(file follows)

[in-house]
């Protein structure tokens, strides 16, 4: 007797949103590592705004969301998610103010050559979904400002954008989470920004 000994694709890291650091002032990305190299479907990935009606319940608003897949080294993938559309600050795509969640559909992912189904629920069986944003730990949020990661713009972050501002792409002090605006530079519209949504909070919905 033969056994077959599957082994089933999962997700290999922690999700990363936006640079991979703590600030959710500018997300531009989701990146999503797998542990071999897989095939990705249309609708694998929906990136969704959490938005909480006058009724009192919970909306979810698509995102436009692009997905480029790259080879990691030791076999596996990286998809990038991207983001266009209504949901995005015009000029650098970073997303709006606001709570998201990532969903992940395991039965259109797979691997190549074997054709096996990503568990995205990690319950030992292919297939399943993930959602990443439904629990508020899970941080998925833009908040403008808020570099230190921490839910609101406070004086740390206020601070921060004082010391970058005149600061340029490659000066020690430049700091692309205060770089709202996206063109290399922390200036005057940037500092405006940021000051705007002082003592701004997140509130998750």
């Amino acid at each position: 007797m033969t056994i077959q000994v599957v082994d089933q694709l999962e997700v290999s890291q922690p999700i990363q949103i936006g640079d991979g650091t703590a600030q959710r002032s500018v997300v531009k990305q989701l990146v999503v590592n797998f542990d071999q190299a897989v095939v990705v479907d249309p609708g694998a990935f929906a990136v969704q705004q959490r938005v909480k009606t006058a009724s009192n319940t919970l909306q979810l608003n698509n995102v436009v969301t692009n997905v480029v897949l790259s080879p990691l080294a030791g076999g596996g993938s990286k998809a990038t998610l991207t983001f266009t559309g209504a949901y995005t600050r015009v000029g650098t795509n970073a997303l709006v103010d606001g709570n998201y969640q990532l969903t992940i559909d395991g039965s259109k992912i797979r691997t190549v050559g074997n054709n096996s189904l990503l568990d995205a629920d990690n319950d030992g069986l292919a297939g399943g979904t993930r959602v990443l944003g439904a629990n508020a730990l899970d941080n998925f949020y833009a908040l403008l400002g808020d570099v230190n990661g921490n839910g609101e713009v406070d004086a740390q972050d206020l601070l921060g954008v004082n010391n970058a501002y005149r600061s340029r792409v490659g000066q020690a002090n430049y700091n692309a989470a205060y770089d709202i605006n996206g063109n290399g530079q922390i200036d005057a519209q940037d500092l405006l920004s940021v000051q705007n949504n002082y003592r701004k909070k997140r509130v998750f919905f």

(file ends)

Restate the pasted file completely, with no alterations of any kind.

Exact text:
[in-house]
């Protein structure tokens, strides 16, 4: 007797949103590592705004969301998610103010050559979904400002954008989470920004 000994694709890291650091002032990305190299479907990935009606319940608003897949080294993938559309600050795509969640559909992912189904629920069986944003730990949020990661713009972050501002792409002090605006530079519209949504909070919905 033969056994077959599957082994089933999962997700290999922690999700990363936006640079991979703590600030959710500018997300531009989701990146999503797998542990071999897989095939990705249309609708694998929906990136969704959490938005909480006058009724009192919970909306979810698509995102436009692009997905480029790259080879990691030791076999596996990286998809990038991207983001266009209504949901995005015009000029650098970073997303709006606001709570998201990532969903992940395991039965259109797979691997190549074997054709096996990503568990995205990690319950030992292919297939399943993930959602990443439904629990508020899970941080998925833009908040403008808020570099230190921490839910609101406070004086740390206020601070921060004082010391970058005149600061340029490659000066020690430049700091692309205060770089709202996206063109290399922390200036005057940037500092405006940021000051705007002082003592701004997140509130998750």
């Amino acid at each position: 007797m033969t056994i077959q000994v599957v082994d089933q694709l999962e997700v290999s890291q922690p999700i990363q949103i936006g640079d991979g650091t703590a600030q959710r002032s500018v997300v531009k990305q989701l990146v999503v590592n797998f542990d071999q190299a897989v095939v990705v479907d249309p609708g694998a990935f929906a990136v969704q705004q959490r938005v909480k009606t006058a009724s009192n319940t919970l909306q979810l608003n698509n995102v436009v969301t692009n997905v480029v897949l790259s080879p990691l080294a030791g076999g596996g993938s990286k998809a990038t998610l991207t983001f266009t559309g209504a949901y995005t600050r015009v000029g650098t795509n970073a997303l709006v103010d606001g709570n998201y969640q990532l969903t992940i559909d395991g039965s259109k992912i797979r691997t190549v050559g074997n054709n096996s189904l990503l568990d995205a629920d990690n319950d030992g069986l292919a297939g399943g979904t993930r959602v990443l944003g439904a629990n508020a730990l899970d941080n998925f949020y833009a908040l403008l400002g808020d570099v230190n990661g921490n839910g609101e713009v406070d004086a740390q972050d206020l601070l921060g954008v004082n010391n970058a501002y005149r600061s340029r792409v490659g000066q020690a002090n430049y700091n692309a989470a205060y770089d709202i605006n996206g063109n290399g530079q922390i200036d005057a519209q940037d500092l405006l920004s940021v000051q705007n949504n002082y003592r701004k909070k997140r509130v998750f919905f």